Saturday, June 6, 2009


seriously even though it was intended as a piece of malicious
flippancy. (To illustrate the tendency to move towards absurdity in
the pro-revolutionary milieu, we were then condemned by one of
his colleagues for formulating revolutionary consciousness as
merely 'being awake'). As a consequence of all this confusion we
intend to formulate our critique of the communist objective of
consciousness as slowly as we can, without, of course,
abandoning the graphic an passionate qualities of our prose that
so many people have told us they really enjoy...

We think revolutionary expertise, which bases itself in
organizational certainty and theoretical rigidity, measures only pro-
revolutionary fabrication, it has but one relation to actual social
conditions, which is that it is wholly unable to escape its
determinations. Predictions for the future are hypothesized
out of past happenings mistake the very nature of revolution, which
we all agree is an event that is precisely not conditioned by the
past and is characterized as a complete transformation of humans
existence out of the economic mode. If we cannot recognize the
future in the present then we cannot decide which pro-
revolutionary activity or value of the present should be promoted or
carried through to the future. It is our contention that most pro-
revolutionary activity extends existing conditions and acts to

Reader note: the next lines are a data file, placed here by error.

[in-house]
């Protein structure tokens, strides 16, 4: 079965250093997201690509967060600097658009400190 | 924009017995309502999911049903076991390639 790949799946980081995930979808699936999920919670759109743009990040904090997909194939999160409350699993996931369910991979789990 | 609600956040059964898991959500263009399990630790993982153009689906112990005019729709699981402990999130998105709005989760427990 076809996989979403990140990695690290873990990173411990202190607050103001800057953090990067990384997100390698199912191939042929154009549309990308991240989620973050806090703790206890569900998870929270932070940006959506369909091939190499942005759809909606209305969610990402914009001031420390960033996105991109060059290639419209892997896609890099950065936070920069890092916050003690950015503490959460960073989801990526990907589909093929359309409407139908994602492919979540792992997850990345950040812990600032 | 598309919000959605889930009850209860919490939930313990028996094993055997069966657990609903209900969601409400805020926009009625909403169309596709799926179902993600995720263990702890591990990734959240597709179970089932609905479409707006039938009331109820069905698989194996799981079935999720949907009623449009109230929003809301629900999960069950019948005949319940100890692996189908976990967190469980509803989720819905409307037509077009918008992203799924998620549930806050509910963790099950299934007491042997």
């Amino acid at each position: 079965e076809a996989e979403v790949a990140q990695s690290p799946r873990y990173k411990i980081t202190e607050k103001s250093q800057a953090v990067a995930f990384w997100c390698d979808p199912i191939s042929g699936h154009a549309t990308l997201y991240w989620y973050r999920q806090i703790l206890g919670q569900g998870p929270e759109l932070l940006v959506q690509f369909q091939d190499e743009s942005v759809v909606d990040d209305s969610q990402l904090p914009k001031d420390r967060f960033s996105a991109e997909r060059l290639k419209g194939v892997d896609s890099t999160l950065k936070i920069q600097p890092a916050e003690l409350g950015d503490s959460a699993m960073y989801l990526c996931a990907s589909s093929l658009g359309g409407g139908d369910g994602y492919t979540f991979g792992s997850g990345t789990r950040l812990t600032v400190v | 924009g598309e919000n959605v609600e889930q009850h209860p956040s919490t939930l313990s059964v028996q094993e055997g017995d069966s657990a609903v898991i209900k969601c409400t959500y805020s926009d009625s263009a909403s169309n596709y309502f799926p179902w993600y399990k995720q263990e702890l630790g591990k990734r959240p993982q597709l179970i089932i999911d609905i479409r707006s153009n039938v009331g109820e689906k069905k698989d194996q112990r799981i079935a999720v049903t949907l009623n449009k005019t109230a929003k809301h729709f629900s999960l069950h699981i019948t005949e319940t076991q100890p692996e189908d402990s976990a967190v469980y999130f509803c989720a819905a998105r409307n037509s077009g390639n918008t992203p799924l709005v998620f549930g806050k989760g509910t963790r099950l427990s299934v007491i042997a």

prevent the future. We think many pro-revolutionary rather enjoy
the antagonism of capitalist society and the part they place by
supporting a 'side'.

We cannot say for certain what is to be done. What we do know is
that the past appears, in one form or another, in the present,
before our eyes, and from this appearance of dead forms we can
identify what we think is counter-revolutionary. For example we
see that consciousness is a concept that has been consistently
deployed n past revolutionary attempts and because those
attempts all failed the concept of consciousness and its role must
be questioned. Our critique of consciousness begins with our
understanding of the failure of revolutions: we see that
consciousness, as an ogranizing principle, has always been
deployed by a certain section of the bourgeoisie which seeks to
use working class muscle to gain political power for itself.

As an alternative to the consciousness, which is, of course, also a
'recruiting' model, we argue that once factories have been seized

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